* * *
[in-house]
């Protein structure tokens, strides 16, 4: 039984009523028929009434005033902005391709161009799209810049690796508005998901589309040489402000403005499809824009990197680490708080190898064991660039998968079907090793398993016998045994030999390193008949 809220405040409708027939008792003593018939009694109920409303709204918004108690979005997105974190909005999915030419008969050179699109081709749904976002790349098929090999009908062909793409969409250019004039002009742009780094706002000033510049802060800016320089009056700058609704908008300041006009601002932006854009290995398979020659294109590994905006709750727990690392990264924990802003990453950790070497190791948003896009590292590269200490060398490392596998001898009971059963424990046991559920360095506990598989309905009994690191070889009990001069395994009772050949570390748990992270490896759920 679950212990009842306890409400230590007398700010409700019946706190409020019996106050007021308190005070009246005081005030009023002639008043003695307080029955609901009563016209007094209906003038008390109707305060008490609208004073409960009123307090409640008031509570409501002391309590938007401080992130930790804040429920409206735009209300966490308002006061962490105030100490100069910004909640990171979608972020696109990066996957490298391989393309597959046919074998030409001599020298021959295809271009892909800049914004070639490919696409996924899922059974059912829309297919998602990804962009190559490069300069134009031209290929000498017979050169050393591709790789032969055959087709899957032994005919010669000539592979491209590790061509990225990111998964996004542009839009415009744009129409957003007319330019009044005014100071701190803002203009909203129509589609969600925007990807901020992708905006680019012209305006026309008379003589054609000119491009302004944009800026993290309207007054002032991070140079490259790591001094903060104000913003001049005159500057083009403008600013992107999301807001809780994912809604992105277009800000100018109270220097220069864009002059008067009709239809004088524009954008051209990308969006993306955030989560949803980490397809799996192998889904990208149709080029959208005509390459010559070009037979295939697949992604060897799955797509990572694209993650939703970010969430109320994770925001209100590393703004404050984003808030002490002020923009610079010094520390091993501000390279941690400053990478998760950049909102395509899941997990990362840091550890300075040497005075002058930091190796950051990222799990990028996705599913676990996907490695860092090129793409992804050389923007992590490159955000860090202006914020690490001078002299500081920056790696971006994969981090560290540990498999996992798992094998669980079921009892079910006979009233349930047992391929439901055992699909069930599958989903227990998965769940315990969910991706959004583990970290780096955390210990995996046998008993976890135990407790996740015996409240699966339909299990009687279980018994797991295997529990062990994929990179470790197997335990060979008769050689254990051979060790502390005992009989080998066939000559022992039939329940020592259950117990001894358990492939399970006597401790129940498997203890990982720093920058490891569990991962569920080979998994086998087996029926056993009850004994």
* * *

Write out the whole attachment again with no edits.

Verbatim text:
[in-house]
């Protein structure tokens, strides 16, 4: 039984009523028929009434005033902005391709161009799209810049690796508005998901589309040489402000403005499809824009990197680490708080190898064991660039998968079907090793398993016998045994030999390193008949 809220405040409708027939008792003593018939009694109920409303709204918004108690979005997105974190909005999915030419008969050179699109081709749904976002790349098929090999009908062909793409969409250019004039002009742009780094706002000033510049802060800016320089009056700058609704908008300041006009601002932006854009290995398979020659294109590994905006709750727990690392990264924990802003990453950790070497190791948003896009590292590269200490060398490392596998001898009971059963424990046991559920360095506990598989309905009994690191070889009990001069395994009772050949570390748990992270490896759920 679950212990009842306890409400230590007398700010409700019946706190409020019996106050007021308190005070009246005081005030009023002639008043003695307080029955609901009563016209007094209906003038008390109707305060008490609208004073409960009123307090409640008031509570409501002391309590938007401080992130930790804040429920409206735009209300966490308002006061962490105030100490100069910004909640990171979608972020696109990066996957490298391989393309597959046919074998030409001599020298021959295809271009892909800049914004070639490919696409996924899922059974059912829309297919998602990804962009190559490069300069134009031209290929000498017979050169050393591709790789032969055959087709899957032994005919010669000539592979491209590790061509990225990111998964996004542009839009415009744009129409957003007319330019009044005014100071701190803002203009909203129509589609969600925007990807901020992708905006680019012209305006026309008379003589054609000119491009302004944009800026993290309207007054002032991070140079490259790591001094903060104000913003001049005159500057083009403008600013992107999301807001809780994912809604992105277009800000100018109270220097220069864009002059008067009709239809004088524009954008051209990308969006993306955030989560949803980490397809799996192998889904990208149709080029959208005509390459010559070009037979295939697949992604060897799955797509990572694209993650939703970010969430109320994770925001209100590393703004404050984003808030002490002020923009610079010094520390091993501000390279941690400053990478998760950049909102395509899941997990990362840091550890300075040497005075002058930091190796950051990222799990990028996705599913676990996907490695860092090129793409992804050389923007992590490159955000860090202006914020690490001078002299500081920056790696971006994969981090560290540990498999996992798992094998669980079921009892079910006979009233349930047992391929439901055992699909069930599958989903227990998965769940315990969910991706959004583990970290780096955390210990995996046998008993976890135990407790996740015996409240699966339909299990009687279980018994797991295997529990062990994929990179470790197997335990060979008769050689254990051979060790502390005992009989080998066939000559022992039939329940020592259950117990001894358990492939399970006597401790129940498997203890990982720093920058490891569990991962569920080979998994086998087996029926056993009850004994």